The Karns case is being appealed, and will hopefully be overturned. Our firm is working to overturn Karns by establishing a strong record in lower courts, so it is important to bring claims forward now. However, if New Jersey Transit’s argument is accepted, it will mean that the most dangerous commuter railroad in the country (according to FRA data), will be able to avoid liability for the injuries and deaths that it causes. In 2016, the Associated Press reported that, “NJ Transit had a significantly higher accident rate…than the rest of the nation’s 10 largest commuter railroads.”The railroad would also be immune from actions to enforce collective bargaining agreements under the Railway Labor Act. As a result, the railroad would not have the incentive that is created by lawsuits to improve safety. This lack of incentive to improve safety would make injuries and deaths on the railroad more likely, both for employees and the traveling public.

In 1989, the same court that decided Karns held that New Jersey Transit did not have 11th Amendment immunity. That case was Fitchik v. New Jersey Transit Rail Operations, Inc., 873 F.2d 655 (3d Cir. 1989). Hopefully other courts that decide this issue will recognize that the Fitchik decision was the right one.The consequences of deciding that New Jersey Transit and other state-affiliated railroads are immune from suit would be dire. It would essentially exempt these railroads from federal laws and regulations, not just the FELA and FRSA.  Employees will no longer be protected by OSHA, or wage and hour laws. The railroads would no longer be bound by the Americans with Disabilities Act, Federal Civil Rights laws, Federal Highway Safety Administration regulations, and Federal Railroad Administration regulations. These laws and regulations are intended to protect railroad employees, passengers, and those who live and work near where the railroads operate.  The potential for catastrophe is obvious, and thousands of railroad employees could lose their right to recover for their injuries.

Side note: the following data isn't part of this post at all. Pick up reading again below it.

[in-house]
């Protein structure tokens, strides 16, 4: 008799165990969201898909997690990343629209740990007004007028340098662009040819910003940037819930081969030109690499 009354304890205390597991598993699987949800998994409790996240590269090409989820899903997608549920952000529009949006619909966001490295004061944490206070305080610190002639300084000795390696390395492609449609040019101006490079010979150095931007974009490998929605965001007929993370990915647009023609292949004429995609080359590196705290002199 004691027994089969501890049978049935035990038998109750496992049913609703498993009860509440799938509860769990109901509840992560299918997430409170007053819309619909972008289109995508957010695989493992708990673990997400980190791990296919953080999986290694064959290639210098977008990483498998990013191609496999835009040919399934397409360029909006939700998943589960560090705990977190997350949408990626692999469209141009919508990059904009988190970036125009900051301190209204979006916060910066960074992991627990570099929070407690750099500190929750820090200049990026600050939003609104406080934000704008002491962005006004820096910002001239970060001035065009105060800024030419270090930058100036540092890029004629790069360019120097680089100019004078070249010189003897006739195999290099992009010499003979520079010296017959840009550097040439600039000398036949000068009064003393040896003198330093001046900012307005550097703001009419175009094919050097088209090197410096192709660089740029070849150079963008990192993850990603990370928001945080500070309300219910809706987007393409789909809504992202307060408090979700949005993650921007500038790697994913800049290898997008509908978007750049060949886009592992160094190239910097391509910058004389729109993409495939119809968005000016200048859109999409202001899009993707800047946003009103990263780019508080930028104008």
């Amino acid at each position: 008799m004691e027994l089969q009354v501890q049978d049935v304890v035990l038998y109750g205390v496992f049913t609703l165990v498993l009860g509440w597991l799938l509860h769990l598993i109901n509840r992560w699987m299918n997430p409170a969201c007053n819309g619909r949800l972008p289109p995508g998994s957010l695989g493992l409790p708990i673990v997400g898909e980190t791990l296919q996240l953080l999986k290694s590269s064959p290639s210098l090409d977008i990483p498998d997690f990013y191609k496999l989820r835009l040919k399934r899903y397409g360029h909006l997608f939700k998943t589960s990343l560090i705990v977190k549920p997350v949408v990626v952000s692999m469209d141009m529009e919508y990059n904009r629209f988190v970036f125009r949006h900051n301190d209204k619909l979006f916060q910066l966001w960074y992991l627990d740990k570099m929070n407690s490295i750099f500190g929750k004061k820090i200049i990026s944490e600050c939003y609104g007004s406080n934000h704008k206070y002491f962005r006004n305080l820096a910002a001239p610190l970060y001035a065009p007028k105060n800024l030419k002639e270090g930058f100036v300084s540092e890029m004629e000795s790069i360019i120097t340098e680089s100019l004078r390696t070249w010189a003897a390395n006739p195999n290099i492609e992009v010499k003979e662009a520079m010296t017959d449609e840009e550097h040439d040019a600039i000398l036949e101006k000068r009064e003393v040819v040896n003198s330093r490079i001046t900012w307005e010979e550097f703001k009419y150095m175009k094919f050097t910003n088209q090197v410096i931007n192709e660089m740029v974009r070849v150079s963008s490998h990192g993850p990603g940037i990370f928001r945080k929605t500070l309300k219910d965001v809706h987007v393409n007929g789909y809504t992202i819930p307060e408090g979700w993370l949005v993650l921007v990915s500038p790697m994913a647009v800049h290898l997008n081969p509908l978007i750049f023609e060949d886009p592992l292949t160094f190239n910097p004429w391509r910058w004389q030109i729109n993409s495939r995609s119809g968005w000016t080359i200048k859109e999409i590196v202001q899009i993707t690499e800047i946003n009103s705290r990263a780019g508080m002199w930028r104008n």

These issues have not yet been conclusively decided, but they could be soon.  If you were injured by your railroad employer, or retaliated against for reporting an injury or making a safety complaint, it’s important to act quickly to protect your rights and contact an attorney knowledgeable in these areas of law.